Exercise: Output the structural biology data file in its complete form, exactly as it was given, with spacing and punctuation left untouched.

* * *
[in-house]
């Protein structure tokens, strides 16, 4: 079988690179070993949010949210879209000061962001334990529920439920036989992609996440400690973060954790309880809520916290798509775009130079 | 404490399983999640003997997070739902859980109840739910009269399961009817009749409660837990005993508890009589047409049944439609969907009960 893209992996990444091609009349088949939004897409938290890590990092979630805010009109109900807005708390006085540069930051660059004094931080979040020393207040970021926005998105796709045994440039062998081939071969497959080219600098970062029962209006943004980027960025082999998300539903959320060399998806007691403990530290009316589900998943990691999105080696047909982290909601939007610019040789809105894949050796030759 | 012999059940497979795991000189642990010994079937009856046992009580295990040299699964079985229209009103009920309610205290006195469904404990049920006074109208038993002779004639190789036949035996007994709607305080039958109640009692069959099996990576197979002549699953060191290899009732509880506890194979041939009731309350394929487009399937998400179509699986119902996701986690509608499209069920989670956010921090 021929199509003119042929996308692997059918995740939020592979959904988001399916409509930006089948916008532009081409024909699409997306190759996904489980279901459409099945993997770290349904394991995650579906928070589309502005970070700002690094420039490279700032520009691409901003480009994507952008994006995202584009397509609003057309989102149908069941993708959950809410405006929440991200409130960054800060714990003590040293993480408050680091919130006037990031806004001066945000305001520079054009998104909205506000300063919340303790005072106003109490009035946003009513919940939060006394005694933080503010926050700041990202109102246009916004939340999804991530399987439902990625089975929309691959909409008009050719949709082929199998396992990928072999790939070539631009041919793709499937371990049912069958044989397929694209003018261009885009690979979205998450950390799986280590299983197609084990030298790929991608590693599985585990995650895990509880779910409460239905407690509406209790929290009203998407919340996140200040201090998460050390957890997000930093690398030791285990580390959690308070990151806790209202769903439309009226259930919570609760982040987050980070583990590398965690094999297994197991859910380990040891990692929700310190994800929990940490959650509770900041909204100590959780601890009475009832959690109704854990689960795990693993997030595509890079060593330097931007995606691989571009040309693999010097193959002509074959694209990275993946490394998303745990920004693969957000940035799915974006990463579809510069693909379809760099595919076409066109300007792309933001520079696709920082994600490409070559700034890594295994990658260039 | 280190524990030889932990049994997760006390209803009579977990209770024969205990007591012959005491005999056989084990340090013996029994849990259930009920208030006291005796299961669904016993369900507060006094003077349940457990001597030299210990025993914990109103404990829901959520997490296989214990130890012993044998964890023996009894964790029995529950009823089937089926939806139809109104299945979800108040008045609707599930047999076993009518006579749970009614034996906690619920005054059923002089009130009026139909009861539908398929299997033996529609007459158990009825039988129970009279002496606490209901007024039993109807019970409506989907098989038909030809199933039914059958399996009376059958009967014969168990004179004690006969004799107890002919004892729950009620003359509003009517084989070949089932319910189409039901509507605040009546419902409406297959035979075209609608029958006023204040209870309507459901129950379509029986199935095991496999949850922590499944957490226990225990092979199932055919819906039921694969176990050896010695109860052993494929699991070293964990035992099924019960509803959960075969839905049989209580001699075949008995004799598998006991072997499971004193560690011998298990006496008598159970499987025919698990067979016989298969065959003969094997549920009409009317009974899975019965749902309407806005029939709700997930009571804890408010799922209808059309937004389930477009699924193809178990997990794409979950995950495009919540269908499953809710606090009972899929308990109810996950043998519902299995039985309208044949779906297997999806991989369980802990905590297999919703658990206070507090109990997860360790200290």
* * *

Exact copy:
[in-house]
């Protein structure tokens, strides 16, 4: 079988690179070993949010949210879209000061962001334990529920439920036989992609996440400690973060954790309880809520916290798509775009130079 | 404490399983999640003997997070739902859980109840739910009269399961009817009749409660837990005993508890009589047409049944439609969907009960 893209992996990444091609009349088949939004897409938290890590990092979630805010009109109900807005708390006085540069930051660059004094931080979040020393207040970021926005998105796709045994440039062998081939071969497959080219600098970062029962209006943004980027960025082999998300539903959320060399998806007691403990530290009316589900998943990691999105080696047909982290909601939007610019040789809105894949050796030759 | 012999059940497979795991000189642990010994079937009856046992009580295990040299699964079985229209009103009920309610205290006195469904404990049920006074109208038993002779004639190789036949035996007994709607305080039958109640009692069959099996990576197979002549699953060191290899009732509880506890194979041939009731309350394929487009399937998400179509699986119902996701986690509608499209069920989670956010921090 021929199509003119042929996308692997059918995740939020592979959904988001399916409509930006089948916008532009081409024909699409997306190759996904489980279901459409099945993997770290349904394991995650579906928070589309502005970070700002690094420039490279700032520009691409901003480009994507952008994006995202584009397509609003057309989102149908069941993708959950809410405006929440991200409130960054800060714990003590040293993480408050680091919130006037990031806004001066945000305001520079054009998104909205506000300063919340303790005072106003109490009035946003009513919940939060006394005694933080503010926050700041990202109102246009916004939340999804991530399987439902990625089975929309691959909409008009050719949709082929199998396992990928072999790939070539631009041919793709499937371990049912069958044989397929694209003018261009885009690979979205998450950390799986280590299983197609084990030298790929991608590693599985585990995650895990509880779910409460239905407690509406209790929290009203998407919340996140200040201090998460050390957890997000930093690398030791285990580390959690308070990151806790209202769903439309009226259930919570609760982040987050980070583990590398965690094999297994197991859910380990040891990692929700310190994800929990940490959650509770900041909204100590959780601890009475009832959690109704854990689960795990693993997030595509890079060593330097931007995606691989571009040309693999010097193959002509074959694209990275993946490394998303745990920004693969957000940035799915974006990463579809510069693909379809760099595919076409066109300007792309933001520079696709920082994600490409070559700034890594295994990658260039 | 280190524990030889932990049994997760006390209803009579977990209770024969205990007591012959005491005999056989084990340090013996029994849990259930009920208030006291005796299961669904016993369900507060006094003077349940457990001597030299210990025993914990109103404990829901959520997490296989214990130890012993044998964890023996009894964790029995529950009823089937089926939806139809109104299945979800108040008045609707599930047999076993009518006579749970009614034996906690619920005054059923002089009130009026139909009861539908398929299997033996529609007459158990009825039988129970009279002496606490209901007024039993109807019970409506989907098989038909030809199933039914059958399996009376059958009967014969168990004179004690006969004799107890002919004892729950009620003359509003009517084989070949089932319910189409039901509507605040009546419902409406297959035979075209609608029958006023204040209870309507459901129950379509029986199935095991496999949850922590499944957490226990225990092979199932055919819906039921694969176990050896010695109860052993494929699991070293964990035992099924019960509803959960075969839905049989209580001699075949008995004799598998006991072997499971004193560690011998298990006496008598159970499987025919698990067979016989298969065959003969094997549920009409009317009974899975019965749902309407806005029939709700997930009571804890408010799922209808059309937004389930477009699924193809178990997990794409979950995950495009919540269908499953809710606090009972899929308990109810996950043998519902299995039985309208044949779906297997999806991989369980802990905590297999919703658990206070507090109990997860360790200290």